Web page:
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There has been long-standing interest in the biological bases of creativity and genius throughout history. Much of the earlier work in this area involved efforts to understand the genetic bases of creativity. More recently, however, and due in major part to technological advances in modern neuroimaging and theoretical advances in psychology, the focus has shifted to studying the relationship between creativity and brain structure and function – represented by a burgeoning discipline referred to as the neuroscience of creativity. Because it is always important to understand the historical roots of ideas, I will review some important early ideas introduced by Sir Francis Galton that were meant to measure the heritability of genius. I will argue that creativity is most likely an emergenic trait, meaning that it is expressed in a number of independent subtraits or abilities that are simultaneously present in a person. This idea holds also for the neurological bases of creativity, because at the level of the brain, it has also been shown that creativity emerges not as a function of a single brain region, process, or mechanism but rather as an emergent property of the dynamic interplay between spontaneous and controlled processes. In this sense, the neural bases of creativity also appear to be componential. In this chapter, I will conduct a selective review of some of the key empirical work from neuroimaging to highlight the contributions of this research to our understanding of creativity. Toward that end, I will review findings from early brain-mapping approaches and will end with presenting contemporary models based on network dynamics (i.e., interactions among networks).
Imagination – either explicitly or implicitly – plays an important role in contemporary conceptions of creativity. In contrast, imagination has not been given the same weight in most mainstream modern models of aesthetic experience. I argue that imagination is an important component of aesthetic experience in at least two ways. First, imagination likely guides our search for meaning when interacting with artworks. It can do so by driving our search for the underlying concepts and causes that originated the artwork, as well as facilitating internally generated thoughts. Second, imagination can facilitate transitions from states of uncertainty to states of increased predictability in the course of interacting with artworks. As such, models of aesthetic experience would benefit by explicitly incorporating imagination into their frameworks.
Overweight and obesity are universal health challenges. Recent evidence emphasises the potential benefits of addressing psychological factors associated with obesity in dietary programmes. This pilot study investigated the efficacy and acceptability of a combined online and face-to-face dietary intervention that used self-compassion, goal-setting and self-monitoring to improve dietary behaviour, as well as psychological factors associated with dietary behaviour.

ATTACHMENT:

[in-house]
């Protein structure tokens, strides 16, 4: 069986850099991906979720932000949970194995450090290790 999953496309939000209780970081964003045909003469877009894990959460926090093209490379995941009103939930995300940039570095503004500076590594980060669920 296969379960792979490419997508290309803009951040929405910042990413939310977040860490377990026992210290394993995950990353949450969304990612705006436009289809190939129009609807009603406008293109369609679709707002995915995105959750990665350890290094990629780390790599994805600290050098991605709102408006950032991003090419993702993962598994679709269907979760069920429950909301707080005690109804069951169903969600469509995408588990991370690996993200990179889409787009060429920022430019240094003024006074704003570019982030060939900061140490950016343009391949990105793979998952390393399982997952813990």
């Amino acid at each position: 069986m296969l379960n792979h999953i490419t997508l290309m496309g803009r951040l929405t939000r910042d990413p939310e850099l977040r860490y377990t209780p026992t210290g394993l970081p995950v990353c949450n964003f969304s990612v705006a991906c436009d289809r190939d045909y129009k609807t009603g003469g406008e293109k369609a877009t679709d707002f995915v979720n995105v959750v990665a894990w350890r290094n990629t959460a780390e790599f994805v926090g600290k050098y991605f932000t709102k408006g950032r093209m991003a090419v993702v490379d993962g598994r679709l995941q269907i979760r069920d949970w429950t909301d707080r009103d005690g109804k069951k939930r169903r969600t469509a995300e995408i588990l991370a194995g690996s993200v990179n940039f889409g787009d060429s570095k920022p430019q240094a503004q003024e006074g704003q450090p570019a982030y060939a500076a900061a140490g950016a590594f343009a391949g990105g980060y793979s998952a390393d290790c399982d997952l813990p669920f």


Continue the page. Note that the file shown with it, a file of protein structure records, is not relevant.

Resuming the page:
Embedded mixed methods including a 4-week before-after trial and a one-on-one interview. Quantitative outcomes of the study were the levels of self-compassion; eating pathology; depression, anxiety and stress; and dietary intake. Qualitative outcomes were participants’ perceptions about the acceptability of the intervention.
UNSW Kensington campus.
Fourteen participants with overweight and obesity aged between 18 and 55 years old.
Results showed that the intervention significantly improved self-compassion and some aspects of dietary intake (e.g. decrease in energy intake) at Week Four compared with Week Zero. Some aspects of eating pathology also significantly decreased (e.g. Eating Concern). However, changes in self-compassion over the 4 weeks did not significantly predict Week Four study outcomes, except for level of stress. Most participants found self-compassion, goal-setting and self-monitoring to be essential for dietary behaviour change. However, participants also indicated that an online programme needed to be efficient, simple and interactive.
In conclusion, the current study provides preliminary but promising findings of an effective and acceptable combined online and face-to-face intervention that used self-compassion, goal-setting and self-monitoring to improve dietary habits. However, the results need to be examined in future long-term randomised controlled trials.
Over the last two decades, knowledge about brain structure and function has improved our understanding of the psychology of creativity. Importantly, contributions from cognitive neuroscience to our understanding of the psychology of creativity have been accelerated due to parallel advances in theoretical and methodological approaches to the scientific study of creativity. Chief among these have been the appreciation of the roles of personality, attention and memory, fluid intelligence, and executive functions to creative cognition. The evidence to date suggests that creativity is an emergent property of the dynamic interplay between spontaneous and controlled processes in the brain. In this chapter, I conduct a selective review of some of the key empirical work from neuropsychology, neuroimaging, and experimental psychology to highlight the contributions of this burgeoning field to our understanding of creativity. I will also highlight some of the limitations of the cognitive neuroscience approach to studying creativity and emphasize the need for a holistic research program for a more complete understanding of this multifaceted phenomenon.